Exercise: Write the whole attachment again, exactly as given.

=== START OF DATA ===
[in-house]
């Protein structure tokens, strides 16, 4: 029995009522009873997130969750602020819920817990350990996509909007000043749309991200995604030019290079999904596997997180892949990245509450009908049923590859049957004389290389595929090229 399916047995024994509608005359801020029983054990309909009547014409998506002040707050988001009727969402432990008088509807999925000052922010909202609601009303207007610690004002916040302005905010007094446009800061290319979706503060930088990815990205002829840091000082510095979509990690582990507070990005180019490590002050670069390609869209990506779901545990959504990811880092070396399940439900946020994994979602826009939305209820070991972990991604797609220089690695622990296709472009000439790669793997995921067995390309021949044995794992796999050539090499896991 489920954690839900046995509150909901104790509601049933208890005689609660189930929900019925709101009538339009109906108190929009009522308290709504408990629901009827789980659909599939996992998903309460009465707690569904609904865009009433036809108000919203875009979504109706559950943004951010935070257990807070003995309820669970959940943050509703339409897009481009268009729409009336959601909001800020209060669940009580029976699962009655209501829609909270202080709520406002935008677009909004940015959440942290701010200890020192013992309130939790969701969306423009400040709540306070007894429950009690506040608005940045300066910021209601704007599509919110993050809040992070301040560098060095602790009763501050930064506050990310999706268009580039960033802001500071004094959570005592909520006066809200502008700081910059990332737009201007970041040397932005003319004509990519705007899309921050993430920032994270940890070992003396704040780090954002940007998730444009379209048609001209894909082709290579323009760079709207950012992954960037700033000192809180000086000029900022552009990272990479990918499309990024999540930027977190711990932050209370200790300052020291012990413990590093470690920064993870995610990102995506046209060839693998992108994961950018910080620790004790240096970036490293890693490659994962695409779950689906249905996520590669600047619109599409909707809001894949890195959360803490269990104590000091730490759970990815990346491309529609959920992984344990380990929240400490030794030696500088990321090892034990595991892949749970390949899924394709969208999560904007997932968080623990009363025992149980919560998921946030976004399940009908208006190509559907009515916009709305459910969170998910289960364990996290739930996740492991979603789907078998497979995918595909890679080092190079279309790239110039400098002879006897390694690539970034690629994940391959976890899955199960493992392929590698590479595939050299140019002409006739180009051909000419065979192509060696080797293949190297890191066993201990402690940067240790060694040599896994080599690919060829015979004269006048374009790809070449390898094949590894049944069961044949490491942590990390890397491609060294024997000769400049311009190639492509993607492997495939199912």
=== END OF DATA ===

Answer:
[in-house]
């Protein structure tokens, strides 16, 4: 029995009522009873997130969750602020819920817990350990996509909007000043749309991200995604030019290079999904596997997180892949990245509450009908049923590859049957004389290389595929090229 399916047995024994509608005359801020029983054990309909009547014409998506002040707050988001009727969402432990008088509807999925000052922010909202609601009303207007610690004002916040302005905010007094446009800061290319979706503060930088990815990205002829840091000082510095979509990690582990507070990005180019490590002050670069390609869209990506779901545990959504990811880092070396399940439900946020994994979602826009939305209820070991972990991604797609220089690695622990296709472009000439790669793997995921067995390309021949044995794992796999050539090499896991 489920954690839900046995509150909901104790509601049933208890005689609660189930929900019925709101009538339009109906108190929009009522308290709504408990629901009827789980659909599939996992998903309460009465707690569904609904865009009433036809108000919203875009979504109706559950943004951010935070257990807070003995309820669970959940943050509703339409897009481009268009729409009336959601909001800020209060669940009580029976699962009655209501829609909270202080709520406002935008677009909004940015959440942290701010200890020192013992309130939790969701969306423009400040709540306070007894429950009690506040608005940045300066910021209601704007599509919110993050809040992070301040560098060095602790009763501050930064506050990310999706268009580039960033802001500071004094959570005592909520006066809200502008700081910059990332737009201007970041040397932005003319004509990519705007899309921050993430920032994270940890070992003396704040780090954002940007998730444009379209048609001209894909082709290579323009760079709207950012992954960037700033000192809180000086000029900022552009990272990479990918499309990024999540930027977190711990932050209370200790300052020291012990413990590093470690920064993870995610990102995506046209060839693998992108994961950018910080620790004790240096970036490293890693490659994962695409779950689906249905996520590669600047619109599409909707809001894949890195959360803490269990104590000091730490759970990815990346491309529609959920992984344990380990929240400490030794030696500088990321090892034990595991892949749970390949899924394709969208999560904007997932968080623990009363025992149980919560998921946030976004399940009908208006190509559907009515916009709305459910969170998910289960364990996290739930996740492991979603789907078998497979995918595909890679080092190079279309790239110039400098002879006897390694690539970034690629994940391959976890899955199960493992392929590698590479595939050299140019002409006739180009051909000419065979192509060696080797293949190297890191066993201990402690940067240790060694040599896994080599690919060829015979004269006048374009790809070449390898094949590894049944069961044949490491942590990390890397491609060294024997000769400049311009190639492509993607492997495939199912």